To avoid this, guinea pigs need to consume Vitamin C in their daily diet. This means they need high-quality guinea pig pellet food with added Vitamin C, along with plenty of veggies that are high in Vitamin C.

Some people supplement with additional Vitamin C to ensure that their guinea pigs are never short on this essential nutrient. Oxbow’s Vitamin C tablets are a good choice for this. They are made specifically for guinea pigs and other small animals, and most piggies think they are a treat!

It’s best to avoid any Vitamin C supplements that are added to drinking water. The Vitamin C content in these water-based drops disintegrates quickly once they’re added to your guinea pig’s water. In addition, they change the flavor of the water, which can turn many guinea pigs off drinking.

14. Guinea Pig Teeth Are Constantly Growing

Guinea pigs, like all rodents, have teeth that continue to grow throughout their lives. This means they need to constantly chew on abrasive things to keep their teeth from becoming overgrown.

The best way to keep your guinea pig’s teeth properly filed down is to provide them with unlimited amounts of grass hay, such as timothy hay or orchard grass hay. Long strands of hay do a great job of keeping teeth in check. You can also provide apple tree stickswillow twig balls, or other safe edible chew toys.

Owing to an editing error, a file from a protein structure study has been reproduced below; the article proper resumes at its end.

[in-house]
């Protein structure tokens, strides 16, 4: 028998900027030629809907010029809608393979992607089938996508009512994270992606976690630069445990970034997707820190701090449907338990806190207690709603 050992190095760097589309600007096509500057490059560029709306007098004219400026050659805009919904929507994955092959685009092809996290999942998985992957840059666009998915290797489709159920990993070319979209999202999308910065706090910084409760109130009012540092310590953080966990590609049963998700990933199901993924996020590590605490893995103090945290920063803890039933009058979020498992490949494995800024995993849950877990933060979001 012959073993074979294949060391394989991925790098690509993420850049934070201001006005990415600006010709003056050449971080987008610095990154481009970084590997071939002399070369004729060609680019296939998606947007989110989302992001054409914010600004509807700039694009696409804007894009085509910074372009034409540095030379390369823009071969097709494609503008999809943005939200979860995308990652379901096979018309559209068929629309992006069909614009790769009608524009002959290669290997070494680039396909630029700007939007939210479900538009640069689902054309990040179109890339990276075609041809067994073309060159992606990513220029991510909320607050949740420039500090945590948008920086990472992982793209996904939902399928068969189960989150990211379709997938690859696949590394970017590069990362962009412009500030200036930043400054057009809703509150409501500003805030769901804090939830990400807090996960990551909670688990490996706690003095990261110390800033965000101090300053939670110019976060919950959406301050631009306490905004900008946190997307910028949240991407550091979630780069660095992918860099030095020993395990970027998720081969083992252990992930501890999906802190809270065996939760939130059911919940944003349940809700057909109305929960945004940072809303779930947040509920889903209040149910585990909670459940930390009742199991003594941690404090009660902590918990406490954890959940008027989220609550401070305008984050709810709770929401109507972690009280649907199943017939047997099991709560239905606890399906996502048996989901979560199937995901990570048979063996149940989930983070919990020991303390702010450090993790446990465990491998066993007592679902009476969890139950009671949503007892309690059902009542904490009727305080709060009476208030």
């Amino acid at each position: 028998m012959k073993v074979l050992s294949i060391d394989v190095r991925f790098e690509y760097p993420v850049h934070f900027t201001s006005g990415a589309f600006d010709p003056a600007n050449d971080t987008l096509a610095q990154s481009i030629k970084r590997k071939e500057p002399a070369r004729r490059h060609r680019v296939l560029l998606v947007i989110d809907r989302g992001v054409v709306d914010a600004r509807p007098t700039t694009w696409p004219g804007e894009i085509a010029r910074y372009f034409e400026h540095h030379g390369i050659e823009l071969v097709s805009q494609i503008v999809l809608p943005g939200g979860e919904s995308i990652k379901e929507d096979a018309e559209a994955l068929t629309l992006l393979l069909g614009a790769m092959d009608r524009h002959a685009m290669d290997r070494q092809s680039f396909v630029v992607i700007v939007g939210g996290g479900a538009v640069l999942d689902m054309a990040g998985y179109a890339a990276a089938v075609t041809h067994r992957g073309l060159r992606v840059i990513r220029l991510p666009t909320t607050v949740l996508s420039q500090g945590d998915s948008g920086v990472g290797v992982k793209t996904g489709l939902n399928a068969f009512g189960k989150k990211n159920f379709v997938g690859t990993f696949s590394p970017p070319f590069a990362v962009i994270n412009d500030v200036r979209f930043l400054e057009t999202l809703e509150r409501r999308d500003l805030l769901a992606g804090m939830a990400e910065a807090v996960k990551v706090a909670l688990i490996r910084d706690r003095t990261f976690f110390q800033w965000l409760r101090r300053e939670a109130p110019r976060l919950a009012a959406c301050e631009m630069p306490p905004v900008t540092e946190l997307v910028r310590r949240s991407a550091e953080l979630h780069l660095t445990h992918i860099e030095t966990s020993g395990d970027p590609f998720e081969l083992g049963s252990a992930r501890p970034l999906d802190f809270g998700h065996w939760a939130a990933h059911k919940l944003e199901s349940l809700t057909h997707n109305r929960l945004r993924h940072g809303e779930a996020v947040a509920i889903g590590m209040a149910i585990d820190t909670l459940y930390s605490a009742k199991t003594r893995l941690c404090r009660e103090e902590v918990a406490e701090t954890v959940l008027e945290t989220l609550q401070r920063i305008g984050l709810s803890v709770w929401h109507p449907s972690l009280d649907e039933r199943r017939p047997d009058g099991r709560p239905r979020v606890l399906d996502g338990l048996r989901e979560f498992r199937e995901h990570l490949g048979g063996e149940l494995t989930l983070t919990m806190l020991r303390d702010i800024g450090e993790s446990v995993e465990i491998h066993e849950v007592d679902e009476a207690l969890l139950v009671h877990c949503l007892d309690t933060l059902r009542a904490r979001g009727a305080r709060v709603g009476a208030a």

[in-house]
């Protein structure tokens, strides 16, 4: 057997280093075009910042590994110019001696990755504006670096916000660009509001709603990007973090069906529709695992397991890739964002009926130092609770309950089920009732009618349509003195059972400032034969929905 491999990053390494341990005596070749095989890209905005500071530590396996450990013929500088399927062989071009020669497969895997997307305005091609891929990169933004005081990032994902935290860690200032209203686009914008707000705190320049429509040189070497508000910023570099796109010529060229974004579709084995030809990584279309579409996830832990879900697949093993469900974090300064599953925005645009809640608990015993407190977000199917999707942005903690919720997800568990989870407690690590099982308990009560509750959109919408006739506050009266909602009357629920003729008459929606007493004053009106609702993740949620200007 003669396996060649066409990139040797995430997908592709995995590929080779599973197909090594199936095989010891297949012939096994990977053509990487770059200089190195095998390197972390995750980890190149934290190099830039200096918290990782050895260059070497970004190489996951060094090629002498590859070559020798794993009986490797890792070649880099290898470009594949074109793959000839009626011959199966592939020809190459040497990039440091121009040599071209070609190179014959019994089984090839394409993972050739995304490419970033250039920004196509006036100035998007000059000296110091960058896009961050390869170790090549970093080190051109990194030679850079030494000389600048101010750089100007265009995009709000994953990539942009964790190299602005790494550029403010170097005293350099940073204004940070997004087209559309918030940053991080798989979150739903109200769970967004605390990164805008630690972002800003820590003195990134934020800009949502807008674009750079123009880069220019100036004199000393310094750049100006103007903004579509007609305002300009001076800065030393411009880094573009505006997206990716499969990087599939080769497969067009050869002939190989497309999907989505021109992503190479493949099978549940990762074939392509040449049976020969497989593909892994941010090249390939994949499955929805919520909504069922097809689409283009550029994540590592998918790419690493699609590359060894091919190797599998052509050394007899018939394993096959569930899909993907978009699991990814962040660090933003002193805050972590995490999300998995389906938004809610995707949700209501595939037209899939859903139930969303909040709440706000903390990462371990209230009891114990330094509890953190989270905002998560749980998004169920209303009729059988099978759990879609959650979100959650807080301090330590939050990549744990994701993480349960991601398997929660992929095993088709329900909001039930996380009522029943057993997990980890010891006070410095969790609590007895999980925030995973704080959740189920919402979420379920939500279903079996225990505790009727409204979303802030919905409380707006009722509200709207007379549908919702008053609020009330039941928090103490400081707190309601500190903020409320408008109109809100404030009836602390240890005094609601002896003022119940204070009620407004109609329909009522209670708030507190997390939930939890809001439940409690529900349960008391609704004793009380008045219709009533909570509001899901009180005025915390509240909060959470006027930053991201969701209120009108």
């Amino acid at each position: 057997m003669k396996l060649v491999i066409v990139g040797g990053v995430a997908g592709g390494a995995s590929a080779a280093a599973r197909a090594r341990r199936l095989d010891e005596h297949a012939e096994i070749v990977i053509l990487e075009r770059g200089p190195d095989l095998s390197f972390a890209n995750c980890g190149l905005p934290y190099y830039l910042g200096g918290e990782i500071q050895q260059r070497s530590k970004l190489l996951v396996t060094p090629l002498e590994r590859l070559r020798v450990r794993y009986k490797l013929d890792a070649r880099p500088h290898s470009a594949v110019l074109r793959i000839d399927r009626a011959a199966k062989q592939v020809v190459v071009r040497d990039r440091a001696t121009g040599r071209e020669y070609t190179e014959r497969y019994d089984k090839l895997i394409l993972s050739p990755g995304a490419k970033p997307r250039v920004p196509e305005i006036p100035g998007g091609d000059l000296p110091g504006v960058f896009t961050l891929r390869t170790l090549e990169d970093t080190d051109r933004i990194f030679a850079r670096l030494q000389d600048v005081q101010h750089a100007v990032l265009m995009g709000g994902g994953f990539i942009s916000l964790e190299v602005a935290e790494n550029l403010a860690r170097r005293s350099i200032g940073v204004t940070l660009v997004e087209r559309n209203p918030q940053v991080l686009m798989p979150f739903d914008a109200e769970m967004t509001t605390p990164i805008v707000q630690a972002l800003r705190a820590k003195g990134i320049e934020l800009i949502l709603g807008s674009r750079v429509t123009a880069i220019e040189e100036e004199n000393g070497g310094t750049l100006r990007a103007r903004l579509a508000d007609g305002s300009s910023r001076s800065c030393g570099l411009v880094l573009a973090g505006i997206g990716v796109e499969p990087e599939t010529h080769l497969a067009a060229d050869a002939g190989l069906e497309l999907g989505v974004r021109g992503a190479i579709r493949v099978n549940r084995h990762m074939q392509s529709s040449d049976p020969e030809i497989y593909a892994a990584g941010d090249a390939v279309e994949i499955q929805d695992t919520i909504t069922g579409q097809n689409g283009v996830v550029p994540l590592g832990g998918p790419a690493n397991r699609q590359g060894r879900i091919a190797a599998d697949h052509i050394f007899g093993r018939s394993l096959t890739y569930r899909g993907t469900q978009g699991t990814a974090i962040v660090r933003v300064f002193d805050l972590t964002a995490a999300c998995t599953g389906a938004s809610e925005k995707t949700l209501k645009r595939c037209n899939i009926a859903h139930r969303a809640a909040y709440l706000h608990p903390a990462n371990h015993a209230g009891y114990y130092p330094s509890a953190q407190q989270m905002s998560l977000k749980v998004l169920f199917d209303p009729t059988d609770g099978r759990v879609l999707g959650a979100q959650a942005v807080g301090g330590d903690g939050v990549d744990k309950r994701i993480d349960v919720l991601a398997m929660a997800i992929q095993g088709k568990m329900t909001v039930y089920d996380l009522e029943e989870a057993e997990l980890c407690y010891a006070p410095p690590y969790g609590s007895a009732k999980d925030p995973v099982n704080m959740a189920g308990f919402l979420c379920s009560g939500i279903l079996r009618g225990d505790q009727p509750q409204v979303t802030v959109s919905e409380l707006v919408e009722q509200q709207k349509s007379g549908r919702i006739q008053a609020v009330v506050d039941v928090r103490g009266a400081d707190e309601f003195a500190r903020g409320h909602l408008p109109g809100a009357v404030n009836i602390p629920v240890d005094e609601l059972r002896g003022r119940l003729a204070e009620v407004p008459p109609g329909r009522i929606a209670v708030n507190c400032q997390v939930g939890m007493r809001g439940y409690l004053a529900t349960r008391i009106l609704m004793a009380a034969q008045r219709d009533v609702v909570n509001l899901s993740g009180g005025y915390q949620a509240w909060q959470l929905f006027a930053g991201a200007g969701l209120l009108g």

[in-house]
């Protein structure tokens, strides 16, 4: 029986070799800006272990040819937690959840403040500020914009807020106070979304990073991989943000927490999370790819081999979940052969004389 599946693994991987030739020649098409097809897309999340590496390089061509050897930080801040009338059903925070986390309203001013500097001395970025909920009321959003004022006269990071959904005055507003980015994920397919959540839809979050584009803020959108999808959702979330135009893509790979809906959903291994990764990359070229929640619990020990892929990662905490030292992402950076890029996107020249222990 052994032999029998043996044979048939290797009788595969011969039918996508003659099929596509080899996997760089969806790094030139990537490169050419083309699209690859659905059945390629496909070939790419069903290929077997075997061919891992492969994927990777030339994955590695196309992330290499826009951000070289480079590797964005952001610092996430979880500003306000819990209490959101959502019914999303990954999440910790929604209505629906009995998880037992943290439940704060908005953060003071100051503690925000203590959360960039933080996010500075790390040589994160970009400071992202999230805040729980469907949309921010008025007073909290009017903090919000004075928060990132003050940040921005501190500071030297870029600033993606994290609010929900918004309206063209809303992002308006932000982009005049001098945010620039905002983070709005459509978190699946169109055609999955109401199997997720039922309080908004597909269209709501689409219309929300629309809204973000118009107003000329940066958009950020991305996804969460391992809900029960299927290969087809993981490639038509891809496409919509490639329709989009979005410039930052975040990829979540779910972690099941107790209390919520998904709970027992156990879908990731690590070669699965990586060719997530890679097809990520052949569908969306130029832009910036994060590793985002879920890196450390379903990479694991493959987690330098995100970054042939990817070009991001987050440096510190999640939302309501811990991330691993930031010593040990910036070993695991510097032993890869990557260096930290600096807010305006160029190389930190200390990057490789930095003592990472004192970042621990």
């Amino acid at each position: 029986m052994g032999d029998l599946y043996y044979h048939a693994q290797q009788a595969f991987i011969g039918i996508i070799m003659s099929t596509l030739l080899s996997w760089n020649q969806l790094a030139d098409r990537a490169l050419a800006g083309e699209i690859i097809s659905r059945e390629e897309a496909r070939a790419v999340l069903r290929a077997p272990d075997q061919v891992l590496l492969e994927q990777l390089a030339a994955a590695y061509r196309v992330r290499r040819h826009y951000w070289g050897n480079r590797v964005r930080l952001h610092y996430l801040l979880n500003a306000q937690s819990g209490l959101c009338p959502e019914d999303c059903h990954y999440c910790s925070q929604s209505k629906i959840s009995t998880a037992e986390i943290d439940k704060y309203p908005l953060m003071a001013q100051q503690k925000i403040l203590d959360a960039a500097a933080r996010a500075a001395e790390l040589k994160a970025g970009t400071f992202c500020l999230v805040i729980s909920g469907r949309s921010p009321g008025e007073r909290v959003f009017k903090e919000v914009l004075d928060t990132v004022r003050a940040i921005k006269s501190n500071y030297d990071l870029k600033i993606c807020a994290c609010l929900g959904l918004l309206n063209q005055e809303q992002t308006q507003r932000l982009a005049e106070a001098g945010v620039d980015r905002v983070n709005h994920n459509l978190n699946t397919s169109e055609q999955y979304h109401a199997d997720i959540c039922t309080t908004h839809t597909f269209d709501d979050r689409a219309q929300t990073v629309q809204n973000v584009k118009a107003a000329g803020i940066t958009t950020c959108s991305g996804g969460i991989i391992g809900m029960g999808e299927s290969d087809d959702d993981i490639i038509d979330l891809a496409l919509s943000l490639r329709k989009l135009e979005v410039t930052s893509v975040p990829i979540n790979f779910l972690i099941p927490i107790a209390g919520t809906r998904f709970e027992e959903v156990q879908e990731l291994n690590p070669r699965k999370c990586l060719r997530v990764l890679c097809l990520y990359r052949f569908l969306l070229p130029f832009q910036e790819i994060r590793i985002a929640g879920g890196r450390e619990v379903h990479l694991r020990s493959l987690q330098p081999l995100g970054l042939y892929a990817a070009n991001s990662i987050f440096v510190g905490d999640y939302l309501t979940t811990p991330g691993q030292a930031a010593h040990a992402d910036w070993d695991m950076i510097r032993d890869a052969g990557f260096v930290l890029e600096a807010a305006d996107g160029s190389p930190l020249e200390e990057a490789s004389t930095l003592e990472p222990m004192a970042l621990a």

Despite this, some guinea pigs are prone to tooth problems like malocclusion. This also becomes more likely as your guinea pig ages. Some guinea pigs are genetically predisposed to tooth problems and require regular dental filing under sedation by a vet.

Hay is one of the best ways to keep your guinea pig’s front and back teeth (molars) from becoming overgrown.

15. Allergies

Allergies are one of the most common reasons people give up their guinea pigs. If you or anyone in your family has sensitivities to fur, dust, or dander, make sure you spend some time with guinea pigs before adopting a couple of your own.

In addition, hay is a common allergy trigger. Unfortunately, guinea pigs need large amounts of hay in their diet, so there’s no getting around feeding hay to your piggies. However, sometimes certain hays like orchard grass hay or bluegrass hay can be easier on allergies. These are all critical things to consider before jumping into guinea pig ownership.

16. Conflicting Pets

If you also own cats, dogs, or ferrets, this is another consideration you need to think about before adding guinea pigs to the home. If you have a laid-back dog or cat, you may be able to get away with having your guinea pigs in a common area of your home (make sure your cage has a secure top just in case.)